Political bias is widespread, so we need to identify it rapidly, read multiple viewpoints, and come to our own conclusion. It is more important to look for changes in the framing of stories by liberal and conservative media: Editorial deviations from the left/right paradigm show that a significant change is underway. When conservative media frame a story in a liberal manner, something important is happening. Likewise, when the liberal media frame a popular narrative in a conservative manner.

How can we measure media bias and improve our political filters? Now I turn to . . .

Vanessa Otero’s Work on Media Bias

I am a financial adviser, not a political scientist, so I defer to the expertise of Vanessa Otero, founder of Ad Fontes Media and the creator of the Media Bias Chart®.  I came across Otero’s work when I was researching how to read financial news, we have corresponded by email, and I interviewed Otero for this article on 2 April 2020.

Let’s start with a graphic.


Media Bias Chart

Media Bias Chart

The Media Bias Chart® arranges various news outlets according to where they sit on the liberal–conservative spectrum, as shown on the horizontal axis. The Media Bias Chart also shows how reliable these news outlets are as sources of information, which is depicted on the vertical axis.

The chart looks like a normal bell curve distribution, with most media sources falling in the middle of the horizontal axis and a few at the right and left tails of the curve. The chart also shows that most sources fall into the middle of the vertical axis, and are reasonably reliable as sources of information, with a few outlets at the top that do original reporting of facts, and a few outlets at the bottom that contain pure propaganda or completely fabricated information.

Media Bias and the Junk News Pandemic

To put things in context, it is worth quoting from Ad Fontes Media’s website:

“At Ad Fontes Media, our mission is to make news consumers smarter and news media better.

“This is a tall order, because we have a big problem in our news media landscape: too much junk news. Junk news is like junk food, and just like junk food has caused massive health epidemics in our country, junk news is causing a massive polarization epidemic.”

First, I recommend Otero’s recent in-depth article about digital advertising in the age of social media: “Advertisers Cannot Differentiate between Junk News and Good Journalism.” I highly recommend it if you want to understand how digital advertising business models have made it virtually impossible for reputable companies to direct their advertising dollars to good journalism rather than junk news. It is a complex topic and Otero describes the dynamics of modern news quite well.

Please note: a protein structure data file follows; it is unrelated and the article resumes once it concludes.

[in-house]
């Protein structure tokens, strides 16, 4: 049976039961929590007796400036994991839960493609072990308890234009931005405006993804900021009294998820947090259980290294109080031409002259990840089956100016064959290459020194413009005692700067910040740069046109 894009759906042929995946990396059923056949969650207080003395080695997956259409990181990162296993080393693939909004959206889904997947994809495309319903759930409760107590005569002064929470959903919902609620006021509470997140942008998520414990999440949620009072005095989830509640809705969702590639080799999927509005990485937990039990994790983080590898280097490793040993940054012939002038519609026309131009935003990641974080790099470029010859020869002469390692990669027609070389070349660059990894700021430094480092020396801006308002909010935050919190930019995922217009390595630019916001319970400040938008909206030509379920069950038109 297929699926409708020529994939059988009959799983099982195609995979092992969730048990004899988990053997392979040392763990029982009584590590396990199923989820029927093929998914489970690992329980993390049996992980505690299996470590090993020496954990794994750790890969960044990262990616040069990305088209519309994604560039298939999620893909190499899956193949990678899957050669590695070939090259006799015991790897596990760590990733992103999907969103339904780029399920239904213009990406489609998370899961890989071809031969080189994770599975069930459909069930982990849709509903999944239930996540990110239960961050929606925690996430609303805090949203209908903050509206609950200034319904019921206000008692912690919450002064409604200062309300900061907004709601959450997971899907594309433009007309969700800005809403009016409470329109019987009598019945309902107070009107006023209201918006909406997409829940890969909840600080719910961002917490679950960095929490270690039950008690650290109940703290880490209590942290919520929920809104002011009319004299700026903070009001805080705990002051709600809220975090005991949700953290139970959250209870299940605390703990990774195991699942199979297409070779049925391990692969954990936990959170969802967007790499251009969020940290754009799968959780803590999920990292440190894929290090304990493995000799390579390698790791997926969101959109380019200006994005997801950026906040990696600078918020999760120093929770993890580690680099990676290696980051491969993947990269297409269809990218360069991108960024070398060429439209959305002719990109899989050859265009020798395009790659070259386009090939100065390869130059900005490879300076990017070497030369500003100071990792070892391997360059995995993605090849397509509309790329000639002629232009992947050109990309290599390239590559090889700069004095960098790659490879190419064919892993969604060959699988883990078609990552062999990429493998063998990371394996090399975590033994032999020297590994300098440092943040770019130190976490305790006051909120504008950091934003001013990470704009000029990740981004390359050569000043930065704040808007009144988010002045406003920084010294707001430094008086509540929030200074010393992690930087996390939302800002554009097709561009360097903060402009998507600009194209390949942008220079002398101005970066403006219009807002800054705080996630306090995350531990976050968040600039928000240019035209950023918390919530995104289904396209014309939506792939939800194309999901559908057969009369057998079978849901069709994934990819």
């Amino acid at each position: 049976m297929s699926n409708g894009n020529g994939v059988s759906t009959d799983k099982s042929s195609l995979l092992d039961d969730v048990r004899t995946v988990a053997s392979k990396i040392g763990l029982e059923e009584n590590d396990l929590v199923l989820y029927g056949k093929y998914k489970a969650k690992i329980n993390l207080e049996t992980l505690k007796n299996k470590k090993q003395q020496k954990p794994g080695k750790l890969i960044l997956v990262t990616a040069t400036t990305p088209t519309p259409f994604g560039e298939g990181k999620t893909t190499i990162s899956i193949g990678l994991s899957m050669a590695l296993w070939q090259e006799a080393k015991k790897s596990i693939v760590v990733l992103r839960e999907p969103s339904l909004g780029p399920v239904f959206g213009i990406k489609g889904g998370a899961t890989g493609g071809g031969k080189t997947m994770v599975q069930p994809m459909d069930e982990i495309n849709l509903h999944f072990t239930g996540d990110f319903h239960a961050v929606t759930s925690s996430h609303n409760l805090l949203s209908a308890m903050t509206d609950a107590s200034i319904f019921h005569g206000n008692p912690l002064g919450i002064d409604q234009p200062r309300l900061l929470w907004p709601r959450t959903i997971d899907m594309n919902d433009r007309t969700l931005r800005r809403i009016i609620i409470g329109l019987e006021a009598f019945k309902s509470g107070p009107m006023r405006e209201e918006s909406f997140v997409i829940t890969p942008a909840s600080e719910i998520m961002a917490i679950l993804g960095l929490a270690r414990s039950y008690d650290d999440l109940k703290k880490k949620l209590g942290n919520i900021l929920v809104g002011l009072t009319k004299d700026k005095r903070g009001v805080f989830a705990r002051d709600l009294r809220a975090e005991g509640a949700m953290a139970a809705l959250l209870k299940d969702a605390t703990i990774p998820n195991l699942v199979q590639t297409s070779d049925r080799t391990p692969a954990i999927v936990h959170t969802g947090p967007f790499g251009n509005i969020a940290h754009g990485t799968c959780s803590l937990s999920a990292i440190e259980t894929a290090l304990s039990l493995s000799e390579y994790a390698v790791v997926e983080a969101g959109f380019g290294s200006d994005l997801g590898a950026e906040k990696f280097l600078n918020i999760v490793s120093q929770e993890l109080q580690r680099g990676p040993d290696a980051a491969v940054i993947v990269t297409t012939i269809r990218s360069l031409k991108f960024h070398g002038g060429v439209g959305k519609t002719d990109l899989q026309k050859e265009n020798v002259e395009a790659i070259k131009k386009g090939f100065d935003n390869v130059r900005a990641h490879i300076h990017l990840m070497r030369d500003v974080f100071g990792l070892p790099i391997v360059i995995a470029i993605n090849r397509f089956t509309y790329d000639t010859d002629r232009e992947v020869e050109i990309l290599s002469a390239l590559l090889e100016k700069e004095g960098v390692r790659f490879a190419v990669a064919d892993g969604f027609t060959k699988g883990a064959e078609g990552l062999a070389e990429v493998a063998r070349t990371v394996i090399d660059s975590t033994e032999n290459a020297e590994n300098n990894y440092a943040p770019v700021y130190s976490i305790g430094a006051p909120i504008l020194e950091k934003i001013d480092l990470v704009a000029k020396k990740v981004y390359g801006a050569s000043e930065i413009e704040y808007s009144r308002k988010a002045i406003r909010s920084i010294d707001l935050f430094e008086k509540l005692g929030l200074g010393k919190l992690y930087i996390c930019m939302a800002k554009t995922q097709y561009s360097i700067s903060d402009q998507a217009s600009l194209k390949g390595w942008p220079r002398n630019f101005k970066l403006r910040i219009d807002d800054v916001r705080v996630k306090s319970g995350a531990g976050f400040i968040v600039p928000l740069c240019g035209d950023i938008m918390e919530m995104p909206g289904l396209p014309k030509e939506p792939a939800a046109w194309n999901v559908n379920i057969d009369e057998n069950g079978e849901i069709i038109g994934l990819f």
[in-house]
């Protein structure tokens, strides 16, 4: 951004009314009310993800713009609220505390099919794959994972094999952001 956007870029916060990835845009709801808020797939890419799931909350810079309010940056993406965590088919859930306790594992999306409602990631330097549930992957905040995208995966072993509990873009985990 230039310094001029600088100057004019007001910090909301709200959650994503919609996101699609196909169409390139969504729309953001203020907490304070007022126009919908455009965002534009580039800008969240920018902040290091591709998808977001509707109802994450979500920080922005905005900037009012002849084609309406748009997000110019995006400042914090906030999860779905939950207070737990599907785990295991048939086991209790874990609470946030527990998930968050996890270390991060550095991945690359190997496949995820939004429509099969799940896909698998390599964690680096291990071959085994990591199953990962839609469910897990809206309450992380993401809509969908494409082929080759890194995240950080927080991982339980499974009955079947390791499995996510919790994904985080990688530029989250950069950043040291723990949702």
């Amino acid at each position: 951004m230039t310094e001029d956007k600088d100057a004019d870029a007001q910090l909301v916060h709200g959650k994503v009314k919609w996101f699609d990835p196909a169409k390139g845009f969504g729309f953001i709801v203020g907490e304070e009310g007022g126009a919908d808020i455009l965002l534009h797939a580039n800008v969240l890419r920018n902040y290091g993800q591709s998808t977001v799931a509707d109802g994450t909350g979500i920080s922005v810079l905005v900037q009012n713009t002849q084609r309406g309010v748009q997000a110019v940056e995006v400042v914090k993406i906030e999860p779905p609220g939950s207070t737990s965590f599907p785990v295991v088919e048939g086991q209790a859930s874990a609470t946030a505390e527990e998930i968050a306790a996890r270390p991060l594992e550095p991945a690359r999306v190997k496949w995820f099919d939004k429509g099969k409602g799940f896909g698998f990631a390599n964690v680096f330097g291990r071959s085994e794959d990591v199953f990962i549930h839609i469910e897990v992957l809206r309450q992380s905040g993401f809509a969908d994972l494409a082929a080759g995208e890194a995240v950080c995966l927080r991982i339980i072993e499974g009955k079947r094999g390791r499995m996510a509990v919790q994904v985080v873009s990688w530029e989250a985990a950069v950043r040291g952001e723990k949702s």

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Coronavirus and Political Bias

Otero also wrote the “Polarization of Coronavirus Stories,” which describes how the news ecosystem tends to frame stories about coronavirus in biased ways. For example, Otero notes how facts about the virus are often viewed through the lenses of such controversial political topics as the economy, immigration issues, Donald Trump’s performance as president, and racial/ethnic discrimination.

Otero notes:

“The inclusion of these political topics therefore introduces left-right divides into coronavirus articles. Most news readers conflate all issues within an article, though, and don’t mentally separate the non-partisan coronavirus facts from the related partisan topics. As a result, there are now entire conflicting left-right narratives related to coronavirus facts themselves. These conflicting narratives are causing people of different political orientations to take different levels of precaution, which is nuts.”

I agree that this is nuts, and it is tragically disappointing that political bias is influencing the medical precautions we take as individuals.

The rest of Otero’s work speaks for itself, and I won’t presume to summarize it here. I have found Ad Fontes Media to be accurate, robust, and objective, and the footnotes to be balanced and insightful. Otero is honest about the limits of her own perspective, and she incorporates feedback from others into the next iteration of her work.

This is about all you can ask from a person doing research on the entire media landscape and who shares the results with the public for free.

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Fiduciaries, Clients, and Political Bias

I manage money for clients as a fiduciary, which means that I put client interests first. I read all types of news, from conservative to liberal, and everything in between. I have noticed that clients are reacting to coronavirus in a wide variety of ways, based on their worldviews and their political views. In general, I have found that politically conservative clients view coronavirus one way, and politically liberal clients view coronavirus another way.

I respect my clients and their differences, and I try to give sound financial advice despite a client’s political beliefs. These days it is tough to have a candid discussion about the economy, fiscal policy, and the proper role of government. Clients are all over the place and it is tough to remain objective.

I try to read news and research in a balanced manner, and to observe capital markets as objectively as I can. I believe that as a fiduciary I have an obligation to perform investment research and management in a politically nonpartisan manner. I have opinions like anyone else, but I put them aside when I make portfolio decisions.

This is easier said than done because we are continually bombarded by biased media that frame the news about coronavirus in misleading ways. I described this challenge on 20 March in “7 Things that Covid-19 Taught Me About Confirmation Bias,” and my first point is that we must confirm the integrity of our sources.